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Initial hospital management of patients with emergent large vessel occlusion (ELVO): report of the standards and guidelines committee of the Society of NeuroInterventional Surgery
  1. Ryan A McTaggart1,
  2. Sameer A Ansari2,
  3. Mayank Goyal3,
  4. Todd A Abruzzo4,
  5. Barb Albani5,
  6. Adam J Arthur6,
  7. Michael J Alexander7,
  8. Felipe C Albuquerque8,
  9. Blaise Baxter9,
  10. Ketan R Bulsara10,
  11. Michael Chen11,
  12. Josser E Delgado Almandoz12,
  13. Justin F Fraser13,
  14. Donald Frei14,
  15. Chirag D Gandhi15,
  16. Don V Heck16,
  17. Steven W Hetts17,
  18. M Shazam Hussain18,
  19. Michael Kelly19,
  20. Richard Klucznik20,
  21. Seon-Kyu Lee21,
  22. Thabele Leslie-Mawzi22,
  23. Philip M Meyers23,
  24. Charles J Prestigiacomo15,
  25. G Lee Pride24,
  26. Athos Patsalides25,
  27. Robert M Starke26,
  28. Peter Sunenshine27,
  29. Peter A Rasmussen18,
  30. Mahesh V Jayaraman1
  31. on behalf of the Standards and Guidelines Committee of the Society of NeuroInterventional Surgery (SNIS)
  1. 1Warren Alpert Medical School of Brown University, Providence, Rhode Island, USA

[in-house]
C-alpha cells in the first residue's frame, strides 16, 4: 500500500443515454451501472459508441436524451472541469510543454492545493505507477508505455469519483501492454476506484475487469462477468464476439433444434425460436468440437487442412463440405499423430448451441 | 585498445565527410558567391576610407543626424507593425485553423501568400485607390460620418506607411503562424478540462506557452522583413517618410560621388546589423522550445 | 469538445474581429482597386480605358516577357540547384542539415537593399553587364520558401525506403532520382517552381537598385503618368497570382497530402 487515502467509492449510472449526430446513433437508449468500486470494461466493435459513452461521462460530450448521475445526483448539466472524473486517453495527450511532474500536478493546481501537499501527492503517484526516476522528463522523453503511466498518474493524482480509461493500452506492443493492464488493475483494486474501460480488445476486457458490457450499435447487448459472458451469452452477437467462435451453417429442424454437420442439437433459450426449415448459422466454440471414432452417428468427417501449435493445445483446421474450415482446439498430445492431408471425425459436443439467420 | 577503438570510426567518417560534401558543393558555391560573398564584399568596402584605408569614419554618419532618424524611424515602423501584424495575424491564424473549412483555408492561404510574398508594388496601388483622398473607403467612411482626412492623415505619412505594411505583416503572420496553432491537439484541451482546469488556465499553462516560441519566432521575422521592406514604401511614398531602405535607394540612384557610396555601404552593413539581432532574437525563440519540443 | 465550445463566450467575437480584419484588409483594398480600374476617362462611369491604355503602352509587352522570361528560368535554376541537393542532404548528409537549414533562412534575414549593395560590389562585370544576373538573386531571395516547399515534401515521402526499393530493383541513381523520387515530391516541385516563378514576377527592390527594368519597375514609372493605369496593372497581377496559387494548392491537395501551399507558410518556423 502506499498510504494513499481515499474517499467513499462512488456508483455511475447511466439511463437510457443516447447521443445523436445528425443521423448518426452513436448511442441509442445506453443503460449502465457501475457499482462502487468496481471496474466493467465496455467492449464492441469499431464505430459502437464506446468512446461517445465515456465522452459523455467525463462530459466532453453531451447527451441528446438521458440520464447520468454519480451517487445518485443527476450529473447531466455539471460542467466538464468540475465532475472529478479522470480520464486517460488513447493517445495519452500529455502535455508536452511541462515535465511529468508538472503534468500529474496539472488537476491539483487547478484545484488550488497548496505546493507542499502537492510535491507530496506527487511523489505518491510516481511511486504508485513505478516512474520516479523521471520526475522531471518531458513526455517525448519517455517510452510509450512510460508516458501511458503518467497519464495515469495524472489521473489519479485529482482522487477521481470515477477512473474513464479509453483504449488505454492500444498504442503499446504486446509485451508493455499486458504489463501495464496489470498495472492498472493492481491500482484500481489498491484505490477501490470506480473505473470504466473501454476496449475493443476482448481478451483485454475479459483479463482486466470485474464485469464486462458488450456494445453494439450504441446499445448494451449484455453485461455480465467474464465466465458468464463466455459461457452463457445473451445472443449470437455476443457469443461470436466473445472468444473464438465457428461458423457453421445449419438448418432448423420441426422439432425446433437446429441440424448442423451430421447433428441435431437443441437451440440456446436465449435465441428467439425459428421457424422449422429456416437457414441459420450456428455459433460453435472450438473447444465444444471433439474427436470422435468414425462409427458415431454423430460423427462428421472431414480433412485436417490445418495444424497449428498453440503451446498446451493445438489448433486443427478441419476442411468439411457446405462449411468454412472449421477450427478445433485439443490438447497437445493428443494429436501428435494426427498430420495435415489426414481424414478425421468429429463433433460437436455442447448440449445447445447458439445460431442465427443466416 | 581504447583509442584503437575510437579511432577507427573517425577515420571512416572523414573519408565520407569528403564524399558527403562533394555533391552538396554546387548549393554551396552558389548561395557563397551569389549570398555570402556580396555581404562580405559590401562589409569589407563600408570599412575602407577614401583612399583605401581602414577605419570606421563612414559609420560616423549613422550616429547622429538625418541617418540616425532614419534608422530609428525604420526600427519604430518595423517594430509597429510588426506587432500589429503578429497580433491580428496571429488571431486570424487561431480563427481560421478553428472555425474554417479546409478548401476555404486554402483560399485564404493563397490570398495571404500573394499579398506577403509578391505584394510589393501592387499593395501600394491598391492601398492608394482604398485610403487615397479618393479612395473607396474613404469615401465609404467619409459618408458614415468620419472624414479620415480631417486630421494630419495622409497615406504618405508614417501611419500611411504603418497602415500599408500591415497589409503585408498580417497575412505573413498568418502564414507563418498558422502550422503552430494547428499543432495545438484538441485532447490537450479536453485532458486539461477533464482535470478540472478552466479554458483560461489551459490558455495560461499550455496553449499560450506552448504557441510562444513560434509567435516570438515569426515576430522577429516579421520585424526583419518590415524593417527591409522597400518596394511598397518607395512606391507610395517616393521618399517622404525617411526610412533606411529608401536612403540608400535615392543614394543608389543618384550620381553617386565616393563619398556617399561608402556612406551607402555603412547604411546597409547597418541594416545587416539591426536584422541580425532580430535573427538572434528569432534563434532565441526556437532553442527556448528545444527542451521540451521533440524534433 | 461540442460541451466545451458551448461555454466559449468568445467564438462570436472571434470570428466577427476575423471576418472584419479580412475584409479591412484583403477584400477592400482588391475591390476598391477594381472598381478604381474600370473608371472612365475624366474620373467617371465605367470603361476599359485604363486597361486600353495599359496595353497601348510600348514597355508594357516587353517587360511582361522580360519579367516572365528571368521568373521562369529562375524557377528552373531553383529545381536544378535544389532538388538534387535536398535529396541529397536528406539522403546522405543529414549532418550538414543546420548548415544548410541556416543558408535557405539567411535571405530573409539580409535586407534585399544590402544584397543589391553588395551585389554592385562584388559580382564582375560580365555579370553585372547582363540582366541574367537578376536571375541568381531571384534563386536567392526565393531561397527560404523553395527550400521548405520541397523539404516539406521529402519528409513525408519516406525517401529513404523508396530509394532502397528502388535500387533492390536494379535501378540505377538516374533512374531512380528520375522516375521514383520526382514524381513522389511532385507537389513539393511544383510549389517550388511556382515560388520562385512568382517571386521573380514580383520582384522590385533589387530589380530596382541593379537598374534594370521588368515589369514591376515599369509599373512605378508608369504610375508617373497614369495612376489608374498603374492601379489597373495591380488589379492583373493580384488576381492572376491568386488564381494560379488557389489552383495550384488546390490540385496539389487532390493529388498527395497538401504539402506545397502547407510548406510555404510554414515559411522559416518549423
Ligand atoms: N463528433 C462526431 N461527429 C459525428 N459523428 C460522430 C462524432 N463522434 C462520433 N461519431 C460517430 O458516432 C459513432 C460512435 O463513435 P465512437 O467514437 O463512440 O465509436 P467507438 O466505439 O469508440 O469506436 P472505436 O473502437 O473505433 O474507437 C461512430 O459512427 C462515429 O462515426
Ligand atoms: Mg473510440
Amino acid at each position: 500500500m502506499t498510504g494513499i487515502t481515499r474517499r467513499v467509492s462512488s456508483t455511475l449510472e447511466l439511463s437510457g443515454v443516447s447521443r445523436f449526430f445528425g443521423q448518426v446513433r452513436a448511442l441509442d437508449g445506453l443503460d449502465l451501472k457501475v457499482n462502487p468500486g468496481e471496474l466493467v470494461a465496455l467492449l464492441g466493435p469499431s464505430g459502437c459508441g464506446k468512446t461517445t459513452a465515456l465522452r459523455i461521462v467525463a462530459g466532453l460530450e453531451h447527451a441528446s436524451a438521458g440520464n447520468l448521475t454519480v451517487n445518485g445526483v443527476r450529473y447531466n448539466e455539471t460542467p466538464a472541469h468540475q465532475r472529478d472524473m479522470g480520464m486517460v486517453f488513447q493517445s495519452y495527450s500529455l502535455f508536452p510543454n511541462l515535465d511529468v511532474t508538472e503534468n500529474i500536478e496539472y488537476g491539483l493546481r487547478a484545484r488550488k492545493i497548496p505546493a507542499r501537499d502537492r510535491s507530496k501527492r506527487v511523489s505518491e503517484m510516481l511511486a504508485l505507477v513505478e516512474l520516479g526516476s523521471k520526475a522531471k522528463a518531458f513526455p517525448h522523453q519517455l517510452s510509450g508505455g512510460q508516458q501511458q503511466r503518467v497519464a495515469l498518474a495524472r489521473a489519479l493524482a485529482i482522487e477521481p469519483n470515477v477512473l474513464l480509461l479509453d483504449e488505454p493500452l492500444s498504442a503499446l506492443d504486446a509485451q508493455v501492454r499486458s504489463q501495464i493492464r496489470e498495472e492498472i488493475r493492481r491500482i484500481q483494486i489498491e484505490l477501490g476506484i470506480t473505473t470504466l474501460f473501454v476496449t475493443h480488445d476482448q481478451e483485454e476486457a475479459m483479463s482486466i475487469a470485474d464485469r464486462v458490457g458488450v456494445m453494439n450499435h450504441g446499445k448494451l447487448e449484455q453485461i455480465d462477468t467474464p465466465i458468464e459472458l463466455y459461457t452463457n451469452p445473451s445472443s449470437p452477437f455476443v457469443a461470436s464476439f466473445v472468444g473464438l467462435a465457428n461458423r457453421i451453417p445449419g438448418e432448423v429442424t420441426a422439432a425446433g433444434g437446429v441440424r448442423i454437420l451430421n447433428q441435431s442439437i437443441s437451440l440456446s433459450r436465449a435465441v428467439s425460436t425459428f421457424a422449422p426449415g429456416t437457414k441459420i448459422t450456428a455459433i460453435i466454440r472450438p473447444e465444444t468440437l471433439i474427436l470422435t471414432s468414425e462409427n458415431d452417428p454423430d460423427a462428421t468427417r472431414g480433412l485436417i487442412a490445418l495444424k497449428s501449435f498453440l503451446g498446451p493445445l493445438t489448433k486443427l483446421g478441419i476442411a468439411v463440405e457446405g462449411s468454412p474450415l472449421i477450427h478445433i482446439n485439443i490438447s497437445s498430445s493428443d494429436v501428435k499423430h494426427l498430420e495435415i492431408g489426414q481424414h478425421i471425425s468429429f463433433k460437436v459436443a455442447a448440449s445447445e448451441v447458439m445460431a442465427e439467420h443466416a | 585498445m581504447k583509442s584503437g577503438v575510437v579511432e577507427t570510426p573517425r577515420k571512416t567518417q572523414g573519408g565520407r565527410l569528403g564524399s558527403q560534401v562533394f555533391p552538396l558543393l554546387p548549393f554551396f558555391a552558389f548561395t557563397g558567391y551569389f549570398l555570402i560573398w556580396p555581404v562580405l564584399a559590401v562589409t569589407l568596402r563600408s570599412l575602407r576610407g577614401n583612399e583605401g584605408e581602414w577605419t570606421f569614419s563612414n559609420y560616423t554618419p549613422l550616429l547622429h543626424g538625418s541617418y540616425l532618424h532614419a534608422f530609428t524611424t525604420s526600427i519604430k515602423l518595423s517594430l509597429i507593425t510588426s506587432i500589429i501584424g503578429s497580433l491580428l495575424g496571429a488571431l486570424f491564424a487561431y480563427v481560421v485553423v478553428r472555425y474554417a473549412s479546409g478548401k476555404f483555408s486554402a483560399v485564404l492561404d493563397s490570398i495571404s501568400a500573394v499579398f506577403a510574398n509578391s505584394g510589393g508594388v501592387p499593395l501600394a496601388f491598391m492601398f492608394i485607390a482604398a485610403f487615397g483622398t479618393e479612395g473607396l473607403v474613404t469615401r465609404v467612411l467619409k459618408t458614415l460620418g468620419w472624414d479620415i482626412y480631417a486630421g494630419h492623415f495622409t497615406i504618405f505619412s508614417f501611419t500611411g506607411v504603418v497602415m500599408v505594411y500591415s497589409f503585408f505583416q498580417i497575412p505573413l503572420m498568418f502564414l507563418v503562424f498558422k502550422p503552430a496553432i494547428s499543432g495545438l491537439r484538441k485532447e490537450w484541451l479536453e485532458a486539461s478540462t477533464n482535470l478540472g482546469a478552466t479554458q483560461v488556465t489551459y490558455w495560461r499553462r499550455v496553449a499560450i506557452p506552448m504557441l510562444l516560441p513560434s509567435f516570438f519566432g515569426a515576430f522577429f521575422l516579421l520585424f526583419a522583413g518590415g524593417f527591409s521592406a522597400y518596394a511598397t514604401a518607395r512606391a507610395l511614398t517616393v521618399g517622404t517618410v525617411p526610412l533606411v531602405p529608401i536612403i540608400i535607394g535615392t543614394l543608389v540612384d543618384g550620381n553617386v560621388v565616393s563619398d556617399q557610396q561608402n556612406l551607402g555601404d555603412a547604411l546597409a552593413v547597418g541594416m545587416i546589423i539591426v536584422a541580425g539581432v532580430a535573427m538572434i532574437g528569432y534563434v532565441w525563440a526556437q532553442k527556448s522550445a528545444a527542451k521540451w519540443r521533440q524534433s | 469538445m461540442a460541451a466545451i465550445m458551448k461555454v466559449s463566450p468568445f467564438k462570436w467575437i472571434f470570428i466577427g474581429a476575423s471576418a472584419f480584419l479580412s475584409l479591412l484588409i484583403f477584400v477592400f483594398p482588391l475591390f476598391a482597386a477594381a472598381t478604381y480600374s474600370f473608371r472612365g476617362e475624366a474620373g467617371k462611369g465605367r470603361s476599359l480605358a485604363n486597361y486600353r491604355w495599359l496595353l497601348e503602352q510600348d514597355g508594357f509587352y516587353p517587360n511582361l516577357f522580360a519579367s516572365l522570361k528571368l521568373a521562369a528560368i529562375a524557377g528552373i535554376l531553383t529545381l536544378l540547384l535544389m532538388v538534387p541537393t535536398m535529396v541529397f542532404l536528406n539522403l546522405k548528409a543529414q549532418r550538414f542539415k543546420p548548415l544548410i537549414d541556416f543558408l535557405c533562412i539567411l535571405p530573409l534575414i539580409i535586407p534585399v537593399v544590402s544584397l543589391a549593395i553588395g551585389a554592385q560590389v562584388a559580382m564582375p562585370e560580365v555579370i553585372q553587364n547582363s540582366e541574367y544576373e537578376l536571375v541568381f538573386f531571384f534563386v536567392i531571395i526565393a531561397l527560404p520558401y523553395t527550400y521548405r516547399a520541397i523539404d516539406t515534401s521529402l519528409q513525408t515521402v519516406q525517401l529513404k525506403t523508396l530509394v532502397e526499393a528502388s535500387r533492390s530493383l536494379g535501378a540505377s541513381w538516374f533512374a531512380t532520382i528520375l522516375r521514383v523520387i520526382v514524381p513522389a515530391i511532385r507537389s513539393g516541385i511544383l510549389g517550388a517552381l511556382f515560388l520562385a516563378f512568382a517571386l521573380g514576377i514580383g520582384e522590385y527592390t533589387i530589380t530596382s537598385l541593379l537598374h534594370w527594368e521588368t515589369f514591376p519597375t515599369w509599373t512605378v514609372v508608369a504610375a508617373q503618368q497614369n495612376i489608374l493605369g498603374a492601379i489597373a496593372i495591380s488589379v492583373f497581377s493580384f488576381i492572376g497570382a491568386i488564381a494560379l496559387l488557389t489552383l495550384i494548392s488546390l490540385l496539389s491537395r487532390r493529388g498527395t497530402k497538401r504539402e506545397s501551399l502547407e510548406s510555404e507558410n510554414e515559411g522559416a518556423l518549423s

2. 2Northwestern University Feinberg School of Medicine, Chicago, Illinois, USA
  3. 3Department of Neurosurgery, University of Calgary, Calgary, Alberta, Canada
  4. 4Department of Neurosurgery, University of Cincinnati, Cincinnati, Ohio, USA
  5. 5Department of Neurointerventional Surgery, Christiana Care Health Systems, Newark, Delaware, USA
  6. 6Department of Neurosurgery, Semmes-Murphey Clinic, Memphis, Tennessee, USA
  7. 7Department of Neurosurgery, Cedars-Sinai Medical Center, Los Angeles, California, USA
  8. 8Department of Neurological Surgery, Barrow Neurological Institute, Phoenix, Arizona, USA
  9. 9Department of Radiology, Erlanger Medical Center, Chattanooga, Tennessee, USA
  10. 10Department of Neurosurgery, Yale University School of Medicine, New Haven, Connecticut, USA
  11. 11Department of Neurological Sciences, Rush University Medical Center, Chicago, Illinois, USA
  12. 12Department of Interventional Neuroradiology, Abbott Northwestern Hospital, Minneapolis, Minnesota, USA
  13. 13Department of Neurological Surgery, University of Kentucky, Lexington, Kentucky, USA
  14. 14Radiology Imaging Associates, Interventional Neuroradiology, Englewood, Colorado, USA
  15. 15Department of Neurological Surgery, Rutgers University—New Jersey Medical School, University of Medicine and Dentistry of New Jersey, Newark, New Jersey, USA
  16. 16Department of Radiology, Forsyth Medical Center, Winston Salem, North Carolina, USA
  17. 17Department of Radiology, UCSF, San Francisco, California, USA
  18. 18Cerebrovascular Center, Cleveland Clinic, Cleveland, Ohio, USA
  19. 19Department of Neurosurgery, Royal University Hospital, University of Saskatchewan, Saskatoon, Saskatchewan, Canada
  20. 20Department of Interventional Neuroradiology, Houston Methodist Neurological Institute, Houston Methodist Hospital, Houston, Texas, USA
  21. 21Department of Radiology, The University of Chicago, Chicago, Illinois, USA